Thailand - Ging Gaow

Ging Gaow picELEPHANT: Plai Ging Gaow
SEX: Male
AGE: born in 2000
MAHOUT: Mr. Kumron Rungreang

CAMP: Ayutthaya Elephant Palace and Royal Kraal

The name Ging Gaow means "branch of crystal". The name "Plai" is used in Thailand for all male elephants. Ging Gaow arrived at the Kraal in 2001 when he was only one year old. He was extremely ill at the time. His owner was very poor and could not afford to take care of him. The owner of the Kraal, Mr Laithongrien Meepan, was happy to take Ging Gaow in so that he received the needed medical attention that he required. In his first year at the Kraal, everyone fell in love with Ging Gaow and got very attached to him while his condition rapidly improved and it became apparent that he would survive. Ever since, Ging Gaow has gotten along well with people and enjoys his time spent with the older male elephants. It was not until a fateful day in early 2007 that Ging Gaow finally picked up a paint brush.

A relatively new artist on the elephant art scene, Ging Gaow brings new technique and determination to his work. Not overly inspired by traditional mark making, Ging Gaow and his mahout experimented with various styles and techniques. Eventually, Ging Gaow's mahout discovered that Ging Gaow really took to and enjoyed flicking a paint covered brush at the canvas. This splatter and drip technique, similar to that of Pollack in his heyday, combined with traditional style painting, proved brilliantly successful. The new works that we have available represent the monumental first paintings by this groundbreaking artist.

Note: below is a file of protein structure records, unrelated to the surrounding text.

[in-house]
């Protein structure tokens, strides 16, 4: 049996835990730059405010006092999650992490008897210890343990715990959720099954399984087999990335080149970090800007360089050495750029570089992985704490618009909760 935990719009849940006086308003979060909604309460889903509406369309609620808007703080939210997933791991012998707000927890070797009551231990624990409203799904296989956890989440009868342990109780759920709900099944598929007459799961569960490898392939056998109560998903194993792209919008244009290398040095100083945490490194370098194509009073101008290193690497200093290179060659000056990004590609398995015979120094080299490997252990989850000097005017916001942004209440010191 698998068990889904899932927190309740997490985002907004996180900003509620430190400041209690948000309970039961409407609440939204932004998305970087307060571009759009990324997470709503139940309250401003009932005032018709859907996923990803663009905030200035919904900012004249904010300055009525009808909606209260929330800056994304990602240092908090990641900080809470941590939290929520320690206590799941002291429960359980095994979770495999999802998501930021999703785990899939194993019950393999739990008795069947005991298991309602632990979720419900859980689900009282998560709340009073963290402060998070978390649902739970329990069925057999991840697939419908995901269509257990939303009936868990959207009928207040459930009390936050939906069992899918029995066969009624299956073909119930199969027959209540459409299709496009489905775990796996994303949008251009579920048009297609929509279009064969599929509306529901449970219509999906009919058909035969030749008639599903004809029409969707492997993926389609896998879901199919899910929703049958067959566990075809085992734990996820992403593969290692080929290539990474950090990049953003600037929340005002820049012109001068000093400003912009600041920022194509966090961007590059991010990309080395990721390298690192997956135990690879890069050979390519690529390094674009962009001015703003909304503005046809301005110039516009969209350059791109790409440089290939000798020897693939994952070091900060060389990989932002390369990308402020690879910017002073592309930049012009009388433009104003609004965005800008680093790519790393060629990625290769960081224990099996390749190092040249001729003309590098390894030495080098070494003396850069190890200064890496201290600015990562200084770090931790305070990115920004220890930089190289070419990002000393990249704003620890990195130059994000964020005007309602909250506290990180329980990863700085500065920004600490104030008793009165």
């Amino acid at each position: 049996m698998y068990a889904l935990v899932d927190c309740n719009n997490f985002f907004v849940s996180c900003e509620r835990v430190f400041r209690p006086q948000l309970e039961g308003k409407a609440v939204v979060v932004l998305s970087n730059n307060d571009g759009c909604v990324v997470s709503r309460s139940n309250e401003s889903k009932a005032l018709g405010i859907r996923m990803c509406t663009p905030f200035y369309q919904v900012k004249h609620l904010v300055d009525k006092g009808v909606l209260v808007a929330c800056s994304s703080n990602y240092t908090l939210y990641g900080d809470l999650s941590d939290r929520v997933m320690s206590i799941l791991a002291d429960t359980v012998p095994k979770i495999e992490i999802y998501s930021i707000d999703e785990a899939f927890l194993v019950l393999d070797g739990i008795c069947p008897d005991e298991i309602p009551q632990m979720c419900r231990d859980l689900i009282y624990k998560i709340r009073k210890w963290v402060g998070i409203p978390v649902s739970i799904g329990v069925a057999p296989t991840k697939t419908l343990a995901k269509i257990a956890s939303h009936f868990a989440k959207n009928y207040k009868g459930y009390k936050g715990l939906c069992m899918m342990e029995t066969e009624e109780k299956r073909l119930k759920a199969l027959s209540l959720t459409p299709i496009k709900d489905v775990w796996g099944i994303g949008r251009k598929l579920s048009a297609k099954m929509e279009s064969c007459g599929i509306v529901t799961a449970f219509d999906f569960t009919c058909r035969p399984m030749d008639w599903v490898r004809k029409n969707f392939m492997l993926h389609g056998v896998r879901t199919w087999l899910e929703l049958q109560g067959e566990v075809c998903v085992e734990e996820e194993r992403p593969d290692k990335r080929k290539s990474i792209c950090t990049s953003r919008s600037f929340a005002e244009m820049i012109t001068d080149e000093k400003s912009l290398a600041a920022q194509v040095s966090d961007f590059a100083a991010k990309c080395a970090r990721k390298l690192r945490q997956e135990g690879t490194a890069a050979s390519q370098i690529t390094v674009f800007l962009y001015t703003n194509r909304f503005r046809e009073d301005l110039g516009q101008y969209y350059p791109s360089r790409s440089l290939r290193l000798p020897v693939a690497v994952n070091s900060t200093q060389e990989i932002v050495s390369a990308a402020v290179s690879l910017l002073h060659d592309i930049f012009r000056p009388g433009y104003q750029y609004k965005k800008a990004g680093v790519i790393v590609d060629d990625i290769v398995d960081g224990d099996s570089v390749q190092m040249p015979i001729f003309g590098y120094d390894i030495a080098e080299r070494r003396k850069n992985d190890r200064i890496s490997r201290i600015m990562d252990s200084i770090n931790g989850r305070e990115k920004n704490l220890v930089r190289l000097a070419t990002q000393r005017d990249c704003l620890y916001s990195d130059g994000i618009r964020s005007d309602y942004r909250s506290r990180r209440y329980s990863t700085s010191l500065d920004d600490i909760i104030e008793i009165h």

The majority of works by Ging Gaow are done on elephant dung paper. The paper created on the grounds of the Kraal. It is beautifully textured, odorless, and environmentally sound. With 90 elephants on site, each of which eats an average of 300 - 500 lbs. of food daily, one can surmise that a fair amount of cleanup would be necessary. There has been a new movement as of late to reuse this elephant by-product in larger elephant facilities throughout Southeast Asia. The dung is processed, bleached, screened and dried into a papier-mache type material. The beautifully textured result is being used to create a variety of wonderful products such as paper, picture frames, bookmarks, jewelry boxes, even hats. Yes, "art from both ends of the elephant".

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